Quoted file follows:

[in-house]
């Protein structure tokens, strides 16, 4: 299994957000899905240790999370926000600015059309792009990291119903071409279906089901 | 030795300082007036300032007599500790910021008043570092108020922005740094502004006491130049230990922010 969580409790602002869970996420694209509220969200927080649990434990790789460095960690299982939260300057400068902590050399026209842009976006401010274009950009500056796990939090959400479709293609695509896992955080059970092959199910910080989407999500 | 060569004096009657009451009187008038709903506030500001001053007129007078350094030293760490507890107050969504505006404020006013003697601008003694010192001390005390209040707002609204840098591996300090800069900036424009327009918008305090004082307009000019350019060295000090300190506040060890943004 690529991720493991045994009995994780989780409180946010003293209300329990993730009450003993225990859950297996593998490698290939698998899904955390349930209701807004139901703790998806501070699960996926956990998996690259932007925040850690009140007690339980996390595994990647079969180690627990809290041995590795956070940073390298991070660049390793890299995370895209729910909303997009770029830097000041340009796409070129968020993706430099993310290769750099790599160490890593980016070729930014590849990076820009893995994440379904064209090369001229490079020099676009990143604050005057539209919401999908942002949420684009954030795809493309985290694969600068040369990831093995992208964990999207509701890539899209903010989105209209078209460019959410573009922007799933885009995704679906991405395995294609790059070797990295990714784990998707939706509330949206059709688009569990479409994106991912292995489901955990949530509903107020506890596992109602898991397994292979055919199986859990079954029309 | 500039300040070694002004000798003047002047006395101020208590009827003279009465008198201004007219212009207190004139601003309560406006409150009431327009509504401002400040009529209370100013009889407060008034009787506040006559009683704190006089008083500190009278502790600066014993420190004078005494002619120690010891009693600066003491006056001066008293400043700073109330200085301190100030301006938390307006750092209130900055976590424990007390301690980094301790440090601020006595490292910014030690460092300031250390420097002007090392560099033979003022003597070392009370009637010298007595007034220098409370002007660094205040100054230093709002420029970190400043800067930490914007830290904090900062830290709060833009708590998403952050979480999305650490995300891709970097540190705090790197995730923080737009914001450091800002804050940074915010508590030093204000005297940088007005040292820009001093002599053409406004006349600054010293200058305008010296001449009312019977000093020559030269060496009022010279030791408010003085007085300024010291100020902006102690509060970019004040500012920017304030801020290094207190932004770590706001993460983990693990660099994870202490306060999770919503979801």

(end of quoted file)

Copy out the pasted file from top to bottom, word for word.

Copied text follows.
[in-house]
């Protein structure tokens, strides 16, 4: 299994957000899905240790999370926000600015059309792009990291119903071409279906089901 | 030795300082007036300032007599500790910021008043570092108020922005740094502004006491130049230990922010 969580409790602002869970996420694209509220969200927080649990434990790789460095960690299982939260300057400068902590050399026209842009976006401010274009950009500056796990939090959400479709293609695509896992955080059970092959199910910080989407999500 | 060569004096009657009451009187008038709903506030500001001053007129007078350094030293760490507890107050969504505006404020006013003697601008003694010192001390005390209040707002609204840098591996300090800069900036424009327009918008305090004082307009000019350019060295000090300190506040060890943004 690529991720493991045994009995994780989780409180946010003293209300329990993730009450003993225990859950297996593998490698290939698998899904955390349930209701807004139901703790998806501070699960996926956990998996690259932007925040850690009140007690339980996390595994990647079969180690627990809290041995590795956070940073390298991070660049390793890299995370895209729910909303997009770029830097000041340009796409070129968020993706430099993310290769750099790599160490890593980016070729930014590849990076820009893995994440379904064209090369001229490079020099676009990143604050005057539209919401999908942002949420684009954030795809493309985290694969600068040369990831093995992208964990999207509701890539899209903010989105209209078209460019959410573009922007799933885009995704679906991405395995294609790059070797990295990714784990998707939706509330949206059709688009569990479409994106991912292995489901955990949530509903107020506890596992109602898991397994292979055919199986859990079954029309 | 500039300040070694002004000798003047002047006395101020208590009827003279009465008198201004007219212009207190004139601003309560406006409150009431327009509504401002400040009529209370100013009889407060008034009787506040006559009683704190006089008083500190009278502790600066014993420190004078005494002619120690010891009693600066003491006056001066008293400043700073109330200085301190100030301006938390307006750092209130900055976590424990007390301690980094301790440090601020006595490292910014030690460092300031250390420097002007090392560099033979003022003597070392009370009637010298007595007034220098409370002007660094205040100054230093709002420029970190400043800067930490914007830290904090900062830290709060833009708590998403952050979480999305650490995300891709970097540190705090790197995730923080737009914001450091800002804050940074915010508590030093204000005297940088007005040292820009001093002599053409406004006349600054010293200058305008010296001449009312019977000093020559030269060496009022010279030791408010003085007085300024010291100020902006102690509060970019004040500012920017304030801020290094207190932004770590706001993460983990693990660099994870202490306060999770919503979801």